Allegrini 2018

Young people are abandoning wine, while beer is gaining ground in Italy and France

In 2021, beer consumption in Italy reached 35.2 liters per capita, against 40 liters for wine: an unstoppable trend
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Beer puts the overtaking of wine in the crosshairs

In Europe, where the goal is to reduce alcohol consumption by 10% by 2030, the decline has been underway for some time. At least on the wine front, where year after year there is an inexorable disaffection of new generations and an irreversible change in consumption and habits. According to OIV (International Organization of Vine and Wine) data, Portugal held the record for per capita consumption in 2021, with 45 liters of wine consumed annually, followed by Italy (40 liters) and France (just over 38). Numbers that would make any other country pale, and it’s not surprising given that, as we’ve said before, wine is a cornerstone of Mediterranean culture, history, and diet.
Nonetheless, the same figures show a decline: in 1965, for example, the average consumption in Italy was 110.1 liters. Another world, another era, when Italy was in the midst of industrialization which, in the space of a few years, would have emptied the countryside and cemented the cities. 40 years are enough to see that figure erode by nearly two-thirds: in 2005 wine consumption reached 45.7 liters per capita per year. At that point, the revolution was complete. Accelerated recently by an infinite series of large and small events: the pandemic, the importance of healthy choices in the shopping cart and in everyday life, and further growth, parallel to the decline in consumption of wine, other alcoholic beverages, and, above all, beer.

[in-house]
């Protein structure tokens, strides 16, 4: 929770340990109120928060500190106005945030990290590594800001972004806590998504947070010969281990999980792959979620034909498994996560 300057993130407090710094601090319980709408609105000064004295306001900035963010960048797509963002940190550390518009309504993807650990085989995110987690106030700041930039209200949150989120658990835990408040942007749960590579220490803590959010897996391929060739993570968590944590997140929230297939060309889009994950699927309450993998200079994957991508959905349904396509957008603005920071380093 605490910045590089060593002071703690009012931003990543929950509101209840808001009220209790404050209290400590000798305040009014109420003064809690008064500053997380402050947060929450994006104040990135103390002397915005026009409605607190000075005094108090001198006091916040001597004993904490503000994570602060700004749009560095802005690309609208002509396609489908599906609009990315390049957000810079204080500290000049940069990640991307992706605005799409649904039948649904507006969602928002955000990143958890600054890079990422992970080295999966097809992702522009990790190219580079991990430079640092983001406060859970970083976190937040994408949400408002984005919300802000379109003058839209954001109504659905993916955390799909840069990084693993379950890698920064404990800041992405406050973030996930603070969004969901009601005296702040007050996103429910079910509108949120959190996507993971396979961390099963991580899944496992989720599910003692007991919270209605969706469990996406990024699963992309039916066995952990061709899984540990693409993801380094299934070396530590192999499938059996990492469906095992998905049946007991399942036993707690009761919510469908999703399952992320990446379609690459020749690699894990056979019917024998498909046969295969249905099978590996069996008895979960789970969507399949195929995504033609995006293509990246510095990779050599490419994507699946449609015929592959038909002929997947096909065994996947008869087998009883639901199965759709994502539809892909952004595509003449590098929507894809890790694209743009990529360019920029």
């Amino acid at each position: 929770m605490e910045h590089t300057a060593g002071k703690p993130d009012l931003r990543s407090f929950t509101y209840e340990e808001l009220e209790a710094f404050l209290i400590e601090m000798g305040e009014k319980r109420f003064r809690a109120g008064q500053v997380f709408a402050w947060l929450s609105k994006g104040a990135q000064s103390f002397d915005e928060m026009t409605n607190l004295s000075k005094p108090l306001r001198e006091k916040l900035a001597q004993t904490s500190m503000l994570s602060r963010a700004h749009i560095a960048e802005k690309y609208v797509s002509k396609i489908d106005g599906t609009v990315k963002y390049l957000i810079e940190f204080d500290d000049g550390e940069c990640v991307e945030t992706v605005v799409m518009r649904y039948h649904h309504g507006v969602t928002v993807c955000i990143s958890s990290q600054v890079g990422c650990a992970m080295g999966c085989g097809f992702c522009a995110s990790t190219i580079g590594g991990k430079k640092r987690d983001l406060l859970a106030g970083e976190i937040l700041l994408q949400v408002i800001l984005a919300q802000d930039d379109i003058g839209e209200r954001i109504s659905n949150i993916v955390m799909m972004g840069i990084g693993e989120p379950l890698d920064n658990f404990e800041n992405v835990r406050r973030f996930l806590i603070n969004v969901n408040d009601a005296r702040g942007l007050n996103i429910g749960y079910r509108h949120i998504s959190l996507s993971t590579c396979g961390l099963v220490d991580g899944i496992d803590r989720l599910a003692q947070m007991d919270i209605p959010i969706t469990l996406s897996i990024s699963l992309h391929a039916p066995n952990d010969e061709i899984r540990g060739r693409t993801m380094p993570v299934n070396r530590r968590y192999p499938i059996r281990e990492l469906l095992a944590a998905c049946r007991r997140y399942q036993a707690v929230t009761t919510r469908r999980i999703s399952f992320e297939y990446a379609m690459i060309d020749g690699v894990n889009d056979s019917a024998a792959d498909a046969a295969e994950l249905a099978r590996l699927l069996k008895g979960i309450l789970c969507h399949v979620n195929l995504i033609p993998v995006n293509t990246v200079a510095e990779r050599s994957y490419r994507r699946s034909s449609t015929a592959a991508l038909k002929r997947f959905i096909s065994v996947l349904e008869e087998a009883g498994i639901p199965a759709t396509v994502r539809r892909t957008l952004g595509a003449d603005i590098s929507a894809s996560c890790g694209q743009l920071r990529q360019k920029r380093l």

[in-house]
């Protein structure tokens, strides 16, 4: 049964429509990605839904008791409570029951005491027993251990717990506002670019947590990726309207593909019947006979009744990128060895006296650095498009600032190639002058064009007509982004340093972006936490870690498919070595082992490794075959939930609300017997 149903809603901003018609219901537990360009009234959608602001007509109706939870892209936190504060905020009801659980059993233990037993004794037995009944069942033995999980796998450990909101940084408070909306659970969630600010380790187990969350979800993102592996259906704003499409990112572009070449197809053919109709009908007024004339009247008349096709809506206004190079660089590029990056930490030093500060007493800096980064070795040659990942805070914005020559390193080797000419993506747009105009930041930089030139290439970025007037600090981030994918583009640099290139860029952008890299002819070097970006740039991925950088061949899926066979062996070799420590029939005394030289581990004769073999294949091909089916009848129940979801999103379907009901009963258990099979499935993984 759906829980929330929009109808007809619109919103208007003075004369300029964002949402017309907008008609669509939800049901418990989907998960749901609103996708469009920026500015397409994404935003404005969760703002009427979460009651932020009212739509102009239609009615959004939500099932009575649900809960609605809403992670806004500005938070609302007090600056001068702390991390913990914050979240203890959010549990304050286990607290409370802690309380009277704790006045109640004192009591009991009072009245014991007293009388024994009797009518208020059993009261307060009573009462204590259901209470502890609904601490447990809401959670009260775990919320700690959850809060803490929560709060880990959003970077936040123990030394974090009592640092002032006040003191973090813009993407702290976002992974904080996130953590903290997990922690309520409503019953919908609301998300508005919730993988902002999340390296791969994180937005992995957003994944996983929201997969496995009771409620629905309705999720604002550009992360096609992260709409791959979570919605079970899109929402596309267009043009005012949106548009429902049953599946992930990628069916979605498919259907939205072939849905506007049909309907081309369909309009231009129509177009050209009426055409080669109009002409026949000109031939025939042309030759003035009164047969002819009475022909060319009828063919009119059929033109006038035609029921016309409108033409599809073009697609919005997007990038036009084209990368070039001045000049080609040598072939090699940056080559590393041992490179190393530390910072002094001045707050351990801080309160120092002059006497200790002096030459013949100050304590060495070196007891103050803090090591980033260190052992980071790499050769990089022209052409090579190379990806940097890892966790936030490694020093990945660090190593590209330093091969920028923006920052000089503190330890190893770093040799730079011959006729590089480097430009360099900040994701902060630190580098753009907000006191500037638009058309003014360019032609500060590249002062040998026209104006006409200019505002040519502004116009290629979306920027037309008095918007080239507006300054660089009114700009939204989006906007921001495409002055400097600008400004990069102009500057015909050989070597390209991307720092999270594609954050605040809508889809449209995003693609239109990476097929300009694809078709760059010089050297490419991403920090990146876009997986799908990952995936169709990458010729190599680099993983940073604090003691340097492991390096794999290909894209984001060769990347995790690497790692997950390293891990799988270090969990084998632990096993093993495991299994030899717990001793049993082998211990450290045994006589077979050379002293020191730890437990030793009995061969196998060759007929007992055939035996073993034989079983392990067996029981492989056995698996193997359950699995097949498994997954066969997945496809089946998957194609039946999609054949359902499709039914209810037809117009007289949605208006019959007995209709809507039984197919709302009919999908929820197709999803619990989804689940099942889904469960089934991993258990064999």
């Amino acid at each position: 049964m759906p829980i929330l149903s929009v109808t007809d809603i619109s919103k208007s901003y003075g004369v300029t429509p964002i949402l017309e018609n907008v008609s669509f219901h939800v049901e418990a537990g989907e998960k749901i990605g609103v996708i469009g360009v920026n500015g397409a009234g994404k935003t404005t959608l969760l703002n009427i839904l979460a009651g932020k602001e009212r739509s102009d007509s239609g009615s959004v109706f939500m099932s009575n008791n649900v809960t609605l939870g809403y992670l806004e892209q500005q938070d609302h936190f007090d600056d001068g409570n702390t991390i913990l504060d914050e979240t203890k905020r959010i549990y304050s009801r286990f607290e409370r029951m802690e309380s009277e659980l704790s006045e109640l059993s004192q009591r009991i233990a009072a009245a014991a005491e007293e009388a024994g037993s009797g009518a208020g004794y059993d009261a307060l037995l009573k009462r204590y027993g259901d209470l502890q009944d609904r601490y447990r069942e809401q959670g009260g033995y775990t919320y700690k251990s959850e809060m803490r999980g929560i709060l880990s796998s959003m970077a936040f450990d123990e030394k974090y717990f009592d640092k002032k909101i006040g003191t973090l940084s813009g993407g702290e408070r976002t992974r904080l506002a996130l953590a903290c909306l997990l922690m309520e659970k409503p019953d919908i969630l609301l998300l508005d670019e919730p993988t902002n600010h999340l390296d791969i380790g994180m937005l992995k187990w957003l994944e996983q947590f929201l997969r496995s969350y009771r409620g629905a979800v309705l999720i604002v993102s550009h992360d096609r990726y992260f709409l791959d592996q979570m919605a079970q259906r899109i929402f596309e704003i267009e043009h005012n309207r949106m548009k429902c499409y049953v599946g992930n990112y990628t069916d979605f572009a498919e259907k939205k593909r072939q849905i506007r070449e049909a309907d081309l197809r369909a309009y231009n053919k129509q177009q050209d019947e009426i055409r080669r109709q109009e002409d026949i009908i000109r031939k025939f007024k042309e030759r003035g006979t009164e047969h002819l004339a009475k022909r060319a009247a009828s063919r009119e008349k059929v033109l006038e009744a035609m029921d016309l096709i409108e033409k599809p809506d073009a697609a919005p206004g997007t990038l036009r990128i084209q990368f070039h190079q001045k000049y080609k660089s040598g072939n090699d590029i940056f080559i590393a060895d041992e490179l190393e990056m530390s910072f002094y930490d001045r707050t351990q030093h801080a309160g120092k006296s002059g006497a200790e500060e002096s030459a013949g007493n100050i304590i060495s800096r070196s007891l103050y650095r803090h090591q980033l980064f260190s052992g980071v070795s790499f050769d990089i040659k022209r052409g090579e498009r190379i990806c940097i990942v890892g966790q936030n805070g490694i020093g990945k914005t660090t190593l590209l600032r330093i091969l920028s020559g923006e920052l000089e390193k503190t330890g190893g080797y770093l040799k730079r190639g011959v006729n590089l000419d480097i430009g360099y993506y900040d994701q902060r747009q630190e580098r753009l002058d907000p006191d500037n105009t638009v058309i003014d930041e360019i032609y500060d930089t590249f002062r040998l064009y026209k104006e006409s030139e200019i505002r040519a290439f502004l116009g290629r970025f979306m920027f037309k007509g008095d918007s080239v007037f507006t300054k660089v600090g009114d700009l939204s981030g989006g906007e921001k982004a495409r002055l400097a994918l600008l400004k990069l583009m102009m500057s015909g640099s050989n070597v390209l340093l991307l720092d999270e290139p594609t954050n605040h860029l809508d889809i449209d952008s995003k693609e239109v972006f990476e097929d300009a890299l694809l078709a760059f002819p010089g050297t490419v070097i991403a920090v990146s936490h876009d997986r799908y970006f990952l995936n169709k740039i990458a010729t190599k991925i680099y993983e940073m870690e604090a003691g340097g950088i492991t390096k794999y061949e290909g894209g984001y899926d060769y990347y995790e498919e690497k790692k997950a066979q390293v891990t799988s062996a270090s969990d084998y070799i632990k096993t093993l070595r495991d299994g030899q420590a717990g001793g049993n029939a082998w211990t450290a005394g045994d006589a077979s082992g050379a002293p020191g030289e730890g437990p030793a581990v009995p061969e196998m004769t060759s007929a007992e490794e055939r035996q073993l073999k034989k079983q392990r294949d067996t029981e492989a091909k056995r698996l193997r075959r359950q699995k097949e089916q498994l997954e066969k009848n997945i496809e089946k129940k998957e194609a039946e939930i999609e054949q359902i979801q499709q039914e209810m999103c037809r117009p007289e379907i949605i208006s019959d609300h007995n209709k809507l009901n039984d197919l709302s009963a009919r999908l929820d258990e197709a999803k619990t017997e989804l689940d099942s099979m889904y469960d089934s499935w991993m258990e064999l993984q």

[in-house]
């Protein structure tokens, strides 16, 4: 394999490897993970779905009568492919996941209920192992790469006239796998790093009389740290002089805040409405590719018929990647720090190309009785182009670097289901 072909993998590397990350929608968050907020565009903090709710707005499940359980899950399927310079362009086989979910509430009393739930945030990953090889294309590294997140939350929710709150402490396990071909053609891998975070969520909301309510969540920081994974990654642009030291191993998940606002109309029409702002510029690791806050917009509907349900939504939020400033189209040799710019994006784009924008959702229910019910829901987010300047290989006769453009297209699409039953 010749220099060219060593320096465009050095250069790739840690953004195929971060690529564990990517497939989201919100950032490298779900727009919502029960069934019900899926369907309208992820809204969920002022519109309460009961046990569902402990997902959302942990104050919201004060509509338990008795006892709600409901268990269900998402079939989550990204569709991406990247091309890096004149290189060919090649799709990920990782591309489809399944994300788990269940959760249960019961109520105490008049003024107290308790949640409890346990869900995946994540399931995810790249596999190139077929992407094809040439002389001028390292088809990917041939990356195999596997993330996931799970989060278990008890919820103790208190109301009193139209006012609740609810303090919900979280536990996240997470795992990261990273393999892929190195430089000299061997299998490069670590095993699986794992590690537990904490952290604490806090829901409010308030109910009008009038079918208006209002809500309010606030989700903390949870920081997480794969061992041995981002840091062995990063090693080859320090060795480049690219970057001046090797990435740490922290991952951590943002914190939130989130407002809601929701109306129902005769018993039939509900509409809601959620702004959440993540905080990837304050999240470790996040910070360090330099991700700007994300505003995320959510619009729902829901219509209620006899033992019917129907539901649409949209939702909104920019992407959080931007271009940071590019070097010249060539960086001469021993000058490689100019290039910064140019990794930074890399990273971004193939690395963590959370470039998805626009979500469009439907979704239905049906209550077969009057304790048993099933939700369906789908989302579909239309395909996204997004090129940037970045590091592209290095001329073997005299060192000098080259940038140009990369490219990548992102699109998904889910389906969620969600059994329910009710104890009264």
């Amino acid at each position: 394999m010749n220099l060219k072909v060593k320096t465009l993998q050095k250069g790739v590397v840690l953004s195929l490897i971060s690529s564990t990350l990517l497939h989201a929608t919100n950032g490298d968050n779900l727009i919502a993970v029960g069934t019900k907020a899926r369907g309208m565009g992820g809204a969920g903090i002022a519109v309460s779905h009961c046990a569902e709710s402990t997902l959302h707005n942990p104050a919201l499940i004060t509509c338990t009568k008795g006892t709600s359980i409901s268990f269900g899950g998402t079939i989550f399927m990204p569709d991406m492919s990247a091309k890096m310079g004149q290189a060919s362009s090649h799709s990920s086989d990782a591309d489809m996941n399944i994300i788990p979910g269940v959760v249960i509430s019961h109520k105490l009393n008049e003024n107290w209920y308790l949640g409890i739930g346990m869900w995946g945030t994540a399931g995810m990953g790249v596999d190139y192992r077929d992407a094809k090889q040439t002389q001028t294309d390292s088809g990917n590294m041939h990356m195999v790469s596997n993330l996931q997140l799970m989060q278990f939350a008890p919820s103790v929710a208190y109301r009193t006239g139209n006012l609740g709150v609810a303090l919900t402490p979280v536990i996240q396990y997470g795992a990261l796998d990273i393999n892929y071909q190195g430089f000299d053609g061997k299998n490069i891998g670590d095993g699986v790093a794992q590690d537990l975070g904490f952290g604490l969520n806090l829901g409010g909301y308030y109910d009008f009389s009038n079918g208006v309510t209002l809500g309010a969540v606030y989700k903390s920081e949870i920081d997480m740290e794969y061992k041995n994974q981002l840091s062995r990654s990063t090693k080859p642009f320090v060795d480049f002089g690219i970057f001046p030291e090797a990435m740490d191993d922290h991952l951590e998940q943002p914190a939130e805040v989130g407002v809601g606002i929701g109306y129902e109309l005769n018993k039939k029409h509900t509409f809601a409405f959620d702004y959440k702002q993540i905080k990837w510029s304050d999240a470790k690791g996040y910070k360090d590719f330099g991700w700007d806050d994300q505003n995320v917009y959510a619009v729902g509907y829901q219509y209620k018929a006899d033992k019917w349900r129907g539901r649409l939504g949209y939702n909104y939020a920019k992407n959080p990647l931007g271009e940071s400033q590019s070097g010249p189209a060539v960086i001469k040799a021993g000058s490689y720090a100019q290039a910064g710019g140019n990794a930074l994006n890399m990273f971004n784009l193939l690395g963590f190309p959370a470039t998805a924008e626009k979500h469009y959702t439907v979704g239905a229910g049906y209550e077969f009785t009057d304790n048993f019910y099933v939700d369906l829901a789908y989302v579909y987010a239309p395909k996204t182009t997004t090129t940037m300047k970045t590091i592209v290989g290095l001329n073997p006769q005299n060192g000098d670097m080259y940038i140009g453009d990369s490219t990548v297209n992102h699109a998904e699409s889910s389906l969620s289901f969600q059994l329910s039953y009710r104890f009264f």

Certainly not a novelty, but it was in the 1980s and 1990s (with the methanol scandal acting as a catalyst) that beer, a global, standardized drink produced in massive quantities and essentially cheap, exploded in Italy. In 2005, Italians drank 29.7 liters of beer per capita, which became 35.2 in 2021.
At these rates, it won’t take long to see the historic overtaking of wine, both in Italy and in France, where the gap is slightly wider: across the Alps, beer consumption has reached 32 liters per capita per year. What should make producers’ wrists tremble is the fact that the gap between beer lovers and wine lovers among young people is growing increasingly.
Remaining in France, among the under 35s, purchases of still wine, which in 2014 accounted for 31% of the total spirits, in 2021 fell to a share of 23%. Meanwhile, beer, which accounted for 24% of total alcohol spending, grew to 39%. And, despite starting from positions that are decidedly favorable to wine, the trend is also consistent among more mature consumer groups.
Things are not much different in Italy, where, according to Istat data from 2021, 49.3% of those aged 20-24 drink wine, and 59.2% drink beer. In the 25-34 age group, the gap is smaller but still in favor of beer: 58.3% drink wine, while 62.7% drink beer. The dynamics are nearly identical to the next age group, those aged 35 to 44 years, while the gap disappears between those aged 45-54 and the figure becomes favorable to wine from 55 years of age and upwards.

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